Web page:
You can see that when teams replace a main starter with a brand new player, they experience a CMP swing of about 7%. That number can be as high as 9% if you are talking about a linchpin defender or goalkeeper that makes every start. For example, New York Red Bulls’ Luis Robles has started every regular season game and given his team 3060 minutes every year since 2013. Robles has been a rock for what has historically been an inconsistent franchise.

Why Does This Matter?

The old articles demonstrate the numbers more thoroughly but teams that enjoyed success in MLS between 2007-2012 (MLS Cup winners, MLS Cup runner-ups, Supporters’ Shield winners, etc.) almost all had CMPs around 70% or higher. In addition, teams that had CMPs of 50% or lower were almost universally terrible squads. This does not mean that teams with CMPs of 70% or higher were universally good. It’s quite the opposite sometimes. Or it was in the past. Here are the 2016 MLS Standings so we can see if the trends have been continuing.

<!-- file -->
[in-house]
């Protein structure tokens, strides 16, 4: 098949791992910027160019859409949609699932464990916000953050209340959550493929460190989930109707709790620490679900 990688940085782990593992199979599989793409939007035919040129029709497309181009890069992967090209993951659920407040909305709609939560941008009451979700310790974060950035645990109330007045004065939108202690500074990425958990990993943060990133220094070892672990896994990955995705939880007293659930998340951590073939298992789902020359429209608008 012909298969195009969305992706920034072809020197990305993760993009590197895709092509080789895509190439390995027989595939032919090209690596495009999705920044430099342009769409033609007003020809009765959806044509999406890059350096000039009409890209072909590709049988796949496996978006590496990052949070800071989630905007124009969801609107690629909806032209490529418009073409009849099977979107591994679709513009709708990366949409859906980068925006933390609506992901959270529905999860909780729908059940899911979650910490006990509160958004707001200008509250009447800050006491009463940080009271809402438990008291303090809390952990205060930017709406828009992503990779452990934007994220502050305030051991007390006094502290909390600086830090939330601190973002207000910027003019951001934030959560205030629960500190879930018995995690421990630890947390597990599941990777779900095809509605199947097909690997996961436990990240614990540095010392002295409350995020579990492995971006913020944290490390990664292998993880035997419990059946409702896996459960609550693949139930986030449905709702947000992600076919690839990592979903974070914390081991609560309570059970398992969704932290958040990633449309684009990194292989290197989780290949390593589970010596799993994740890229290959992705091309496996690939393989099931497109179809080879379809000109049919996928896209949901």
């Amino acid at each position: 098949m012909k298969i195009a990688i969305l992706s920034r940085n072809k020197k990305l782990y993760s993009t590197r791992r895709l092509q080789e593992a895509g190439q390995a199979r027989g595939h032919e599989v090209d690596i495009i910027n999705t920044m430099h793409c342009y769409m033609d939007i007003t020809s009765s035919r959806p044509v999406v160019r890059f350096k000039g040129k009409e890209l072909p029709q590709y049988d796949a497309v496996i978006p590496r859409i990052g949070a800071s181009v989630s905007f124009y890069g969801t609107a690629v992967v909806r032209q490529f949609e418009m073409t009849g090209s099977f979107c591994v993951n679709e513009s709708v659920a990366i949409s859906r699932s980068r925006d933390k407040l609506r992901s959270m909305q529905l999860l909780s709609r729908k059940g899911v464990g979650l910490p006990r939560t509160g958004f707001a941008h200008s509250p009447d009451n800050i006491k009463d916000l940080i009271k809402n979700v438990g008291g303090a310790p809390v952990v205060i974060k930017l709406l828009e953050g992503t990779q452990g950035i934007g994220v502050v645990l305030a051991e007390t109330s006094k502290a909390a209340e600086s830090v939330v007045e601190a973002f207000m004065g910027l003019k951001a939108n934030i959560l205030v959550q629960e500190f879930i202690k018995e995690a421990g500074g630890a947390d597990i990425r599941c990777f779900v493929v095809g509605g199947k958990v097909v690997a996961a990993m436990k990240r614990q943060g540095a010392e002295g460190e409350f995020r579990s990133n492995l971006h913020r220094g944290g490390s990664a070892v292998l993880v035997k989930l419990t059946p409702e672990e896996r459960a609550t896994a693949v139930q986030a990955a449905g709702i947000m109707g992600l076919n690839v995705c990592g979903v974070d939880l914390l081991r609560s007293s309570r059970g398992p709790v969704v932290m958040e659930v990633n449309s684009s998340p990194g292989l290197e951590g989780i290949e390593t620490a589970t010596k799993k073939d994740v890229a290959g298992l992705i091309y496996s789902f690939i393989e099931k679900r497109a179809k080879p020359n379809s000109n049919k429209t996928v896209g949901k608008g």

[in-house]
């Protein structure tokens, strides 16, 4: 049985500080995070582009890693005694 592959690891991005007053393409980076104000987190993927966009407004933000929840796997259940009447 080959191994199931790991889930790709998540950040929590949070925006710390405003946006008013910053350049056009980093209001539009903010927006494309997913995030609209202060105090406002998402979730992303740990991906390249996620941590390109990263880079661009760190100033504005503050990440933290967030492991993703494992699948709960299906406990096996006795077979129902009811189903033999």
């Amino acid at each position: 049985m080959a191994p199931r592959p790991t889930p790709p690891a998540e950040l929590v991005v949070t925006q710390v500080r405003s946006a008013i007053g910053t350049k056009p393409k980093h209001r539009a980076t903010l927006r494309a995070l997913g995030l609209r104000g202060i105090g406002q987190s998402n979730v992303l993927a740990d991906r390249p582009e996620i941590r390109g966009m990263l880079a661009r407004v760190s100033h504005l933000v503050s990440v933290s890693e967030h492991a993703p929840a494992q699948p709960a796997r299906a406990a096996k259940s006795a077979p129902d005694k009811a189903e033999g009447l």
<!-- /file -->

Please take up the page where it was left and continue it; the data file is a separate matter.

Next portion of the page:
The 2016 MLS Season in CMPs and PPGs

The following numbers reflect Mr. Giovinco’s TFC, not Mr. Protokoll’s just in case you were wondering

2016 MLS Carryover Minutes Percentages and Standings

Team CM% PTS PPG
Team CM% PTS PPG
Real Salt Lake 91.33 46 1.35
Sporting KC 87.86 47 1.38
Montreal Impact 86.86 45 1.32
New York Red Bulls 86.53 57 1.68
New England Revolution 83.39 42 1.24
Columbus Crew SC 82.84 36 1.06
San Jose Earthquakes 81.07 38 1.12
FC Dallas 74.50 60 1.76
Seattle Sounders FC 74.10 48 1.41
Portland Timbers 73.19 44 1.29
Vancouver Whitecaps FC 71.99 39 1.15
Orlando City SC 70.23 41 1.21
Houston Dynamo 68.56 34 1.00
New York City FC 68.22 54 1.59
Philadelphia Union 67.13 42 1.24
LA Galaxy 66.49 52 1.53
Toronto FC 65.38 53 1.56
Colorado Rapids 63.86 58 1.71
D.C. United 63.45 46 1.35
Chicago Fire 42.14 31 0.91
AVG 73.46 47 1.34